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should we move it to the front door? >> that's correct. there's an inherent flaw. i spoke to this about ten years ago. i said basically you kiss your loved ones goodbye at the sidewalk. before you enter the terminal they should be screening you for weapons. why allow someone to traverse hundreds of feet of an air terminal that is densely populated with the target. >> thousands of people, right? >> but the whole notion of the way we do this. unfortunately we're a reactive culture. sometimes you need an incident like this for us to revisit the proper way to secure a terminal. whenever you do an event or any venue it's done in layers. you do it in the outer most perimeter. why allow a problem in your house when you could prevent it from coming into your house? but they're just not of that mindset yet. >> maybe this will change it. but as you said, the true tragedy that would require this to actually have them change how they do things. lou, thank you very much. still more of our breaking news coverage of the shooting. how passengers at l.a.x. are coping after the deadly assault. we'll be right back. rts, powerful screening tools,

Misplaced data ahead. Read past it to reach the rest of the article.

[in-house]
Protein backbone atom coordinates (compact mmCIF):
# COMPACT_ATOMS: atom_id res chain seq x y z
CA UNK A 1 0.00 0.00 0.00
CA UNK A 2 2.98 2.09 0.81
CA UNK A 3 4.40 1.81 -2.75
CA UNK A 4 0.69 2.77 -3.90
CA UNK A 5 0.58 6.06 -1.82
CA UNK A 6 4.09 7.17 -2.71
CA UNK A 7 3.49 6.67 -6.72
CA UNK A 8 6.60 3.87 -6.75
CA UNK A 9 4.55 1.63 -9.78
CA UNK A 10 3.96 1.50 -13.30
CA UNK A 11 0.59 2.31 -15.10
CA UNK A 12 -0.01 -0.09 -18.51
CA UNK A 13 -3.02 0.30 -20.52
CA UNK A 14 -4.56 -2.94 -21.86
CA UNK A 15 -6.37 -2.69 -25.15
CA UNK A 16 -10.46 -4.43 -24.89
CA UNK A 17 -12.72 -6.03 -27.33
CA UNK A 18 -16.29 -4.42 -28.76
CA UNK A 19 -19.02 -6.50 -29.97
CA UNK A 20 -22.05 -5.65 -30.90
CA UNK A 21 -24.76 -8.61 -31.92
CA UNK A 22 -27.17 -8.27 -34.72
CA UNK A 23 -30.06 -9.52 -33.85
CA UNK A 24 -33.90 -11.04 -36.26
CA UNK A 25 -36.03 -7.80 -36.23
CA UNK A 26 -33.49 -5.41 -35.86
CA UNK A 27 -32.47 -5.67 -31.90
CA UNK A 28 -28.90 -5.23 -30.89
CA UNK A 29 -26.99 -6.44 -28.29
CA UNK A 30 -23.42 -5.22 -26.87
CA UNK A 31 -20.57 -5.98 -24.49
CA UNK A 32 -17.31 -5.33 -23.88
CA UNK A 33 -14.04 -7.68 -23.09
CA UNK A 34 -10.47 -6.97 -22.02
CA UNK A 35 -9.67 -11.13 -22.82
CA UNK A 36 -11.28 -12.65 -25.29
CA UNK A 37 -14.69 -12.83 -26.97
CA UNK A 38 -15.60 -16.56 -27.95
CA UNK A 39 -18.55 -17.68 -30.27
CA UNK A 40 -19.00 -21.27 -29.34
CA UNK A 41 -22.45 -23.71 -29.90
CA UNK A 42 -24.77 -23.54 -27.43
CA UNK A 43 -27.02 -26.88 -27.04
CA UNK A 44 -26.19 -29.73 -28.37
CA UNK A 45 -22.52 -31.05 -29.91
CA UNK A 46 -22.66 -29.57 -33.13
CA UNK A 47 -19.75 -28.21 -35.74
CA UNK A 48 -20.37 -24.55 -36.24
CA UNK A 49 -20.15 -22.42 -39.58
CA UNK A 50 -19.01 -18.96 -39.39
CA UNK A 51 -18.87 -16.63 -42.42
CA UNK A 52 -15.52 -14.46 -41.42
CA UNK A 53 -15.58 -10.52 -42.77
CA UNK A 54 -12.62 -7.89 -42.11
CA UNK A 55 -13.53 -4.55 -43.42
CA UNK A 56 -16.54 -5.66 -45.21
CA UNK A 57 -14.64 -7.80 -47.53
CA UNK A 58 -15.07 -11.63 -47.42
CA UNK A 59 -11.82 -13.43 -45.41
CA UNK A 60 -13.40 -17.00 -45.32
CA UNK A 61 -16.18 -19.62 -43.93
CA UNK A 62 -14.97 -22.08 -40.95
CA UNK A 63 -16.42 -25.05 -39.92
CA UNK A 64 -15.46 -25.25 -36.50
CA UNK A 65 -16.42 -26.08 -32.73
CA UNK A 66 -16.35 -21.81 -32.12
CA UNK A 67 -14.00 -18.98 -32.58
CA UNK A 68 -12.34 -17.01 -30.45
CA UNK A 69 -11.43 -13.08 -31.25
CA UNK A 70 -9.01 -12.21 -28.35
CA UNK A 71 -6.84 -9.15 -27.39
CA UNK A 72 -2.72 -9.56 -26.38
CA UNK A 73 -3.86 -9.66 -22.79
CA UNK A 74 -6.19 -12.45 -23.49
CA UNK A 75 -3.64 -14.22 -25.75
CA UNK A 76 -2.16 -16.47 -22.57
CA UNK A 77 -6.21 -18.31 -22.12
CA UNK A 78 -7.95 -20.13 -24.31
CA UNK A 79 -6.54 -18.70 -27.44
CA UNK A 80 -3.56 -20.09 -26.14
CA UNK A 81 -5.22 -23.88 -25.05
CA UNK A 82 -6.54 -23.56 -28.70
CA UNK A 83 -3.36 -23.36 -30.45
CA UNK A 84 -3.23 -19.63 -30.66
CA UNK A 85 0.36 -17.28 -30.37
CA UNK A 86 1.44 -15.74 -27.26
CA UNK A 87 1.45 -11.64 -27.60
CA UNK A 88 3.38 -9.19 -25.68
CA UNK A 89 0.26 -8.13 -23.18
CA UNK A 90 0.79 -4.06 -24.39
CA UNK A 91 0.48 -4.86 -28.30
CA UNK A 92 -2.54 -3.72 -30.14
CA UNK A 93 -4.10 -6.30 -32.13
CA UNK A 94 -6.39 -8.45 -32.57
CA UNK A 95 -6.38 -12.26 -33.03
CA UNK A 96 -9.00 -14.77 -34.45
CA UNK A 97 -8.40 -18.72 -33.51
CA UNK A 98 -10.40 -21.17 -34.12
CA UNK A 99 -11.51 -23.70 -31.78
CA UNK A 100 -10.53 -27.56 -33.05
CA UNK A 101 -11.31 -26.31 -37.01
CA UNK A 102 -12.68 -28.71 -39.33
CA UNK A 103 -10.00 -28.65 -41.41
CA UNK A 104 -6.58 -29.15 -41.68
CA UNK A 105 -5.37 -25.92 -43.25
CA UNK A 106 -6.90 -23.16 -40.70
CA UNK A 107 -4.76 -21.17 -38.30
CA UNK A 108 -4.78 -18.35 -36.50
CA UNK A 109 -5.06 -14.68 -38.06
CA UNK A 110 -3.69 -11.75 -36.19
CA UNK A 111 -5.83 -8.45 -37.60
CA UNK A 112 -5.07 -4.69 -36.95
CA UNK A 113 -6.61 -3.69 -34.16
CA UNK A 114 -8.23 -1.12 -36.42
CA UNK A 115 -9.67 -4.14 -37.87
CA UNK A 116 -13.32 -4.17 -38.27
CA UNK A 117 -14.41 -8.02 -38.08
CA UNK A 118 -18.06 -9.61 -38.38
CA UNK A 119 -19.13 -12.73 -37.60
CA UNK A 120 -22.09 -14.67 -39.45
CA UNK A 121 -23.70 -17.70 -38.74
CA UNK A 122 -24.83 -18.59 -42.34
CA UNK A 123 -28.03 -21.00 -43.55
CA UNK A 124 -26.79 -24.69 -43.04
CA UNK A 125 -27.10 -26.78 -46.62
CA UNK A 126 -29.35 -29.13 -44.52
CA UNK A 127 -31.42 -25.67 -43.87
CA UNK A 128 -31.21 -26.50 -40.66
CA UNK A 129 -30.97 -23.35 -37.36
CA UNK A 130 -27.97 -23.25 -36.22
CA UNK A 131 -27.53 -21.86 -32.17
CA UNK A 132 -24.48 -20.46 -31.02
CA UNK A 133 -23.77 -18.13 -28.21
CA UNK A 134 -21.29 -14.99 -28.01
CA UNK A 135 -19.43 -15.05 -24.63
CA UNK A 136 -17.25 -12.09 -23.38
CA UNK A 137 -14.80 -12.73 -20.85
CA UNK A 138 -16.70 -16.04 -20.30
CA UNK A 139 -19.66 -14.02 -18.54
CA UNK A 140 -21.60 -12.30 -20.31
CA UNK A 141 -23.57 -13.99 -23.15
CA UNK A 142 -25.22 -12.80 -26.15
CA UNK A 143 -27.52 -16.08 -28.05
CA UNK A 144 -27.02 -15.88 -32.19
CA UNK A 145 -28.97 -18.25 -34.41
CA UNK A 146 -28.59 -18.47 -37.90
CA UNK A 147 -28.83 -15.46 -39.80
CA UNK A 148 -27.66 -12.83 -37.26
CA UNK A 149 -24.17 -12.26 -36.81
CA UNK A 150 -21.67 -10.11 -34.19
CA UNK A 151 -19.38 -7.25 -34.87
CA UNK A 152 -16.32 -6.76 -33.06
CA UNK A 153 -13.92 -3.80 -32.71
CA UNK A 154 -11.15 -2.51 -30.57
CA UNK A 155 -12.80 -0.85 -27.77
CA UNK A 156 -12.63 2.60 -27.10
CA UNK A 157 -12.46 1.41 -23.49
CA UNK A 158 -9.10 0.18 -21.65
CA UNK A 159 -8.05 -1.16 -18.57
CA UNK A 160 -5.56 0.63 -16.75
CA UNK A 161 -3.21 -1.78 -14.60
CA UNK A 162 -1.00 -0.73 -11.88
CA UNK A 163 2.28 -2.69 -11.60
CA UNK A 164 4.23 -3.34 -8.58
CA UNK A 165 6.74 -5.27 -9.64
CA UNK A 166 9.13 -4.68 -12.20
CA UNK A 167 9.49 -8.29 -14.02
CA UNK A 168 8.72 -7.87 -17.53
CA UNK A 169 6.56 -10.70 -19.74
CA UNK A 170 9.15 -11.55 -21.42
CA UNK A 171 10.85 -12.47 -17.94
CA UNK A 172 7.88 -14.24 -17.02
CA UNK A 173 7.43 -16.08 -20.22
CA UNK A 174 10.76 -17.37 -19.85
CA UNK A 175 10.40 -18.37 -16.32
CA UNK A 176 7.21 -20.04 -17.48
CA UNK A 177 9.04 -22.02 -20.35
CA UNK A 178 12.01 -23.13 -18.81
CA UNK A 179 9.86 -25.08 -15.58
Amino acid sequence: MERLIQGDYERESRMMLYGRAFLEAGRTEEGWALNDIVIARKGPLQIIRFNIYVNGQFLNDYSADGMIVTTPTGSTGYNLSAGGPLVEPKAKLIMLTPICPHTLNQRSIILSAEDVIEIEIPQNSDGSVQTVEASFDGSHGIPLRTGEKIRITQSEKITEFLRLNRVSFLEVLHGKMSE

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welcome back to "outfront" i want to update you on the breaking news tonight. a deadly shooting at los angeles international airport. one tsa officer killed, at least three others wounded. the fbi tonight identifying the gunman as 23-year-old paul anthony ciancia. cbs news obtained a photo of the suspect on a federal law enforcement source confirms to us this photo is of ciancia. it's unclear when it was taken or the exact circumstances.
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but of course as we said he's 23 years old. so this looks like obviously it could be relatively recent. actor tim daly worked on the sitcom "wings" he was inside the airplane when the shooting entered this morning. i spoke to him over the phone. >> tim, i've got a picture you took following the shooting that you put on twitter. so where were you and what exactly did you hear? >> i was in the first class lounge at virgin america, probably about 20 yards from where the shooting took place but one floor up. and i had just come up from downstairs by the newsstand which was maybe 30 feet from where the shooter was killed, i guess. and i was standing talking to people at the desk. there were these loud sounds, which our reaction was is that gunfire? and then about another 10, 15 rounds later it was obvious it was gunfire. so we stayed in there.